Did Michael Corleone Avenge His Wife’s Murder In EACH of the First Two Godfather Movies, Only For it to be Edited Out of Each Film?

Here is the latest in a series of examinations into urban legends about movies and whether they are true or false. Click here to view an archive of the movie urban legends featured so far.

MOVIE URBAN LEGEND: Michael Corleone avenged his wife’s murder in each of the first two Godfather films, but each time it was cut from the actual movie.

Warning: We’ll be discussing some spoilers from a 41-year-old movie. If you’d prefer to not be spoiled, then go watch the Godfather and then come back and read this article.

One of the most tragic scenes in The Godfather (and there is no shortage of tragic scenes in the film) is the death of Michael Corleone’s first wife, Apollonia Vitelli. Michael has fled the United States to hide out in Sicily after murdering rival mob leader Virgil “The Turk” Sollozzo (who had twice attempted to murder Michael’s father, Vito Corleone, the Don of a New York crime family) and corrupt police Captain McCluskey. Michael seems content to live out his days in Sicily being protected by his Sicilian bodyguard (and interpreter) Fabrizio and wooing the beautiful Apollonia Vitelli, daughter of a local tavern owner. Michael sought permission to court Apollonia from her father and after receiving it, their courtship was brief and they soon married. What Michael did not know was that his bodyguard, Fabrizio, had been turned by one of the enemies of the Corleones and had planted a car bomb in Michael’s car. Unbeknownst to either Fabrizio or Michael, though, was that Apollonia had taught herself to drive a car (a rarity for Sicilian women at the time) and she gets into the car to demonstrate her newfound skill to Michael. The car explodes and Michael’s wife is killed. Through the efforts of his father back in New York, Michael is promised to allow to return to the United States safely. Michael then takes over the Corleone crime family and “takes care off all family business,” wiping out all of the people who tried to take down his family.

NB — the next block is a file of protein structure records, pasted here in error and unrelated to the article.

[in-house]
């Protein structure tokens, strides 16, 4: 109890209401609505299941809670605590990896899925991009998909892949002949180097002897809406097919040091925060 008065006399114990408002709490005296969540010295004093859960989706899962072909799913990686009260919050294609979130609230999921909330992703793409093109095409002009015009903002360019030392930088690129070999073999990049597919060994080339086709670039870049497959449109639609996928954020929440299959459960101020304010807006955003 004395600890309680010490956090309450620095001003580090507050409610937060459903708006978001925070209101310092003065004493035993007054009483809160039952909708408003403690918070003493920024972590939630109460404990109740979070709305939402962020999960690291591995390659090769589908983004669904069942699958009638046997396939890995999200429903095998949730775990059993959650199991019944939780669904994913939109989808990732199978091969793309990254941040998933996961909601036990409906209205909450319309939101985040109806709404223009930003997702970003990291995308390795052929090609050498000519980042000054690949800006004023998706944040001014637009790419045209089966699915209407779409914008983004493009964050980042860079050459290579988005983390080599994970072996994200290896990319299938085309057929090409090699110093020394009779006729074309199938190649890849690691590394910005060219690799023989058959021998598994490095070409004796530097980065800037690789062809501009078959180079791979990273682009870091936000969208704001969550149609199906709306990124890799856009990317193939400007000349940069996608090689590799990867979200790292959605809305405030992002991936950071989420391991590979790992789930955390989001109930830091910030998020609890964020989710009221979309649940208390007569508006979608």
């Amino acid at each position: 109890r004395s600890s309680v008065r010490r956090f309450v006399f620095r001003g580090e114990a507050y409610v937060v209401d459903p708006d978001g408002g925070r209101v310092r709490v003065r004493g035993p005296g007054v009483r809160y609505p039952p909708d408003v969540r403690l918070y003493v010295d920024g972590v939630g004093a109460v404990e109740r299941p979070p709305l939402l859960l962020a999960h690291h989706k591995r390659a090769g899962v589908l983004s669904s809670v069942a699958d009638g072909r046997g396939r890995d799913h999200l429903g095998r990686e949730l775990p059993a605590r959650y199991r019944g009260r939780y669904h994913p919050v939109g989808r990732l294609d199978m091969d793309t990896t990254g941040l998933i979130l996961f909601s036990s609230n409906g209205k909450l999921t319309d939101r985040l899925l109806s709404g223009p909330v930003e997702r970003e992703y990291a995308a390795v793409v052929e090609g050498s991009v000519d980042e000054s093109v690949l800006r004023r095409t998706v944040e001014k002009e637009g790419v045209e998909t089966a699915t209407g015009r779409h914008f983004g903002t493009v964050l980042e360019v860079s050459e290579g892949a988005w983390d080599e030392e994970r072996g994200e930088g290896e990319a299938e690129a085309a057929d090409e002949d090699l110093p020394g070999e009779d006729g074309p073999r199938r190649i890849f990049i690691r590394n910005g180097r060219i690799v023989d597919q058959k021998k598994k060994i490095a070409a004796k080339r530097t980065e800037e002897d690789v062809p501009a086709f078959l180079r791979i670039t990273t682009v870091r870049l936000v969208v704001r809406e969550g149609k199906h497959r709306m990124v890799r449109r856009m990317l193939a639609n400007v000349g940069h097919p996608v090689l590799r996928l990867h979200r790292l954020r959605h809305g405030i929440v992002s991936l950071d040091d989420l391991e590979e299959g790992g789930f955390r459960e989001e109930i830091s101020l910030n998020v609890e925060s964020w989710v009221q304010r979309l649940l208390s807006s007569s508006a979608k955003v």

Oddly enough, though, while he manages to kill the people who surely contacted Fabrizio, he does not actually kill Fabrizio, the man who physically murdered his wife. While that might not seem too odd, considering the last time we saw Fabrizio he was in Sicily and Michael is in New York, however, Francis Ford Coppola (director of The Godfather and The Godfather, Part II) actually filmed scenes in BOTH movies where Michael gets his revenge and yet neither one made it in to their respective films! Read on for more details!

One of the fascinating things about how Francis Ford Coppola filmed both of the first two Godfather films is the way that he shot way more footage than he actually used in the films. And we’re not even just talking scenes that were written but never filmed. Just based on work prints of each of the first two films, there was 45 minutes of additional footage filmed for the first Godfather film plus an astonishing 2 hours and 25 minutes of extra footage for the second Godfather film. Therefore, as you might imagine, there were plenty of interesting scenes that found themselves on the cutting room floor.